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Gophers Spanked by Spartans
February 13, 2018

Those who arrived at Williams Arena Tuesday night expecting to view Michigan State’s All-American and sure NBA lottery pick Miles Bridges perform left disappointed as Bridges never broke a sweat, preferring instead to let teammate Jaren Jackson and others do the heavy lifting in a 87-57 rout of the Minnesota Golden Gophers.

The 6-11 freshman center Jackson single-handily destroyed the undermanned Gopher squad in the first half with four three-point baskets while other Spartans added six more from beyond the arc. MSU’s three-point success rate was 83 percent.

Minnesota simply could not cope with the Spartans who raced to a 27-10 lead on a conventional two-point basket by Jackson, who had 16 of his eventual 27 points by halftime. For Michigan State, it was like clubbing baby seals as the Gophers offered little resistance and trailed by 43-25 at the end of the period.

“Offensively,” aid Spartan coach Tom Izzo after the game, “we did what we wanted to do. It was Jeron’s [Jackson] best game on both ends of the court. He needed to step up, and he did.”

The second half was more of the same, although Minnesota did inch to within 43-30 on an Isiah Washington layup basket. This served to awaken the Spartan juggernaut and soon the lead jumped to 59-35 on yet another Jackson three-pointer.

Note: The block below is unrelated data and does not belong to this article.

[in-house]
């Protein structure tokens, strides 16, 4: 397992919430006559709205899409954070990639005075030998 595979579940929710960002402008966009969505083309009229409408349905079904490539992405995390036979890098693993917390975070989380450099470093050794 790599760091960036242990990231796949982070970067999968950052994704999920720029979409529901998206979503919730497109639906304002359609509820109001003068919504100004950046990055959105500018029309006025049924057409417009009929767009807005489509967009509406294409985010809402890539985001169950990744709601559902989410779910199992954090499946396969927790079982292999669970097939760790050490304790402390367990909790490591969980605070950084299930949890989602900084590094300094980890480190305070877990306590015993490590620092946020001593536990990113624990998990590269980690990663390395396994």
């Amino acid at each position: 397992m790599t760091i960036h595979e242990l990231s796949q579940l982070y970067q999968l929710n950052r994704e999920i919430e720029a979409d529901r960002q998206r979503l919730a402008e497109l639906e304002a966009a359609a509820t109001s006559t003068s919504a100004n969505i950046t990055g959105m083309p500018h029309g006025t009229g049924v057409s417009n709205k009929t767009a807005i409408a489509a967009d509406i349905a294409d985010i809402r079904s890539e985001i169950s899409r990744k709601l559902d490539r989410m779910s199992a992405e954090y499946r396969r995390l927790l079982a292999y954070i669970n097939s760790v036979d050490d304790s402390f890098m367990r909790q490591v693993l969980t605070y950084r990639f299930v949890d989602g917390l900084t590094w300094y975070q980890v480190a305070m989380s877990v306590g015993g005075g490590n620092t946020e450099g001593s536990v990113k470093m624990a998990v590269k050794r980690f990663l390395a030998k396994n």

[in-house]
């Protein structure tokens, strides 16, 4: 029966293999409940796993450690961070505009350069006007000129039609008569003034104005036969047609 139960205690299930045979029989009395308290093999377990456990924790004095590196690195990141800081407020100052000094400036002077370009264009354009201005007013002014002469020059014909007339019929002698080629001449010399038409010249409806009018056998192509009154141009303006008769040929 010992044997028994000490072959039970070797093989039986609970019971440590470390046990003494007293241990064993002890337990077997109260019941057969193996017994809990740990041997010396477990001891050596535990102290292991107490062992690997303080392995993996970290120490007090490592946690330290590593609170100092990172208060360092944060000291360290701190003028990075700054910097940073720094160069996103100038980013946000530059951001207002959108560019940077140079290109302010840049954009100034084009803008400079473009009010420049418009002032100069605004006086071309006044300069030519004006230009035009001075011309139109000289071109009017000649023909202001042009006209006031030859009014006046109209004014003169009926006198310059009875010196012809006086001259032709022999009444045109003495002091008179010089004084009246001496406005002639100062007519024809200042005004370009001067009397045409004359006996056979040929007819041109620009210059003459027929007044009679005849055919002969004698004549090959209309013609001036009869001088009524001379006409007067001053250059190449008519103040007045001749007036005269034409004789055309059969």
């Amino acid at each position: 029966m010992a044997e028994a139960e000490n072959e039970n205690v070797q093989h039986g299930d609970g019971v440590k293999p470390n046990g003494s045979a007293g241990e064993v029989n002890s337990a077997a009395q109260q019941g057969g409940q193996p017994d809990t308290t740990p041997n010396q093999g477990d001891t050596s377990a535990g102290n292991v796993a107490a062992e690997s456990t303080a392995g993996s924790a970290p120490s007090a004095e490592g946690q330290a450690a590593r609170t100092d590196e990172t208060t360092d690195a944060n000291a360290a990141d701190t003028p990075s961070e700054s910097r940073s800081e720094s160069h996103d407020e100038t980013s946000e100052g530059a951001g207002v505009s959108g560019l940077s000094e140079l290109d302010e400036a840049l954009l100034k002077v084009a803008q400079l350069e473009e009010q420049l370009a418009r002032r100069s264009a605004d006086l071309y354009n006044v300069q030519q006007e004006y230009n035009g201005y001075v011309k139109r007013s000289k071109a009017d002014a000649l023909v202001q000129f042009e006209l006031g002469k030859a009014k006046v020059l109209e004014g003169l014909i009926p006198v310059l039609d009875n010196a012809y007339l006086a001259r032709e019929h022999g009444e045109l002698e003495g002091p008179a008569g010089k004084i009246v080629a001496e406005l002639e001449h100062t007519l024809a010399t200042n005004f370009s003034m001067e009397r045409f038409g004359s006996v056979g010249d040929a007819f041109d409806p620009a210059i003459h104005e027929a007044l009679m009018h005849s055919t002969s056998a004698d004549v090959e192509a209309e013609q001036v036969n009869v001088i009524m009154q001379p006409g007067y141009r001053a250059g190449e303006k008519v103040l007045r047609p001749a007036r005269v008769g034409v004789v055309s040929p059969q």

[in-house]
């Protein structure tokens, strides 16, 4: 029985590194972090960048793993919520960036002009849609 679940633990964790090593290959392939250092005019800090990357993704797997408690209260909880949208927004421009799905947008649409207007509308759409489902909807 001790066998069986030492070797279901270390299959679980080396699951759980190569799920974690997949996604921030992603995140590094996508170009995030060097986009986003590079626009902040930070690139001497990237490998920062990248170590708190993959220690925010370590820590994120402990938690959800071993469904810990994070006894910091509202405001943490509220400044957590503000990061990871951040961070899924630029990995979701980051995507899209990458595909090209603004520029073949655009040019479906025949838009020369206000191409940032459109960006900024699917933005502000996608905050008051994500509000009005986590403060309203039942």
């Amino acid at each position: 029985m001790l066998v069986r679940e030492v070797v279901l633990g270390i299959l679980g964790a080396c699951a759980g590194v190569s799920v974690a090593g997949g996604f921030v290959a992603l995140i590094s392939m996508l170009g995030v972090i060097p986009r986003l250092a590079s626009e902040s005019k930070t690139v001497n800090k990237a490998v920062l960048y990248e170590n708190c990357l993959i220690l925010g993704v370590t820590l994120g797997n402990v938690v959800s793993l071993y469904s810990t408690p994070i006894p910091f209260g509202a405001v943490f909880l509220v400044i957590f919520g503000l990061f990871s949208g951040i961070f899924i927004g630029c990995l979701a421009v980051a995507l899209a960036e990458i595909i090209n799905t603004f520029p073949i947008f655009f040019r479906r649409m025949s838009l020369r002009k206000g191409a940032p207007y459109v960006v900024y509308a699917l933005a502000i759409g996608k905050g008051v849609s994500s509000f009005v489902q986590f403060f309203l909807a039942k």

Forced by injuries and suspensions to start the unreliable duo of Michael Hunt and Bakary Konate, Minnesota coach Richard Pitino got only two points from the pair. Meanwhile, stellar guard Nate Mason was having an off night, and power forward Jordan Murphy was beseiged with foul trouble.

The lead reached 81-48 before Izzo emptied his brnch and called off the dogs. The Gophers managed a whimper of response, capped with a three-pointer by Washington, who led the team in scoring with 18 points.

“Michigan State,” said Pitino, “is long, big, and talented. They could be national champions.”

The Spartans’ season record is now 25-3. “The question now,” said Izzo, “is can we embrace the pressure that record brings.”

The MSU coach indicated he could find sympathy for Minnesota’s current plight (one win in the last dozen games).

Pitino is fond of saying that “no one feels sorry for us.” He was wrong. Tom Izzo does.

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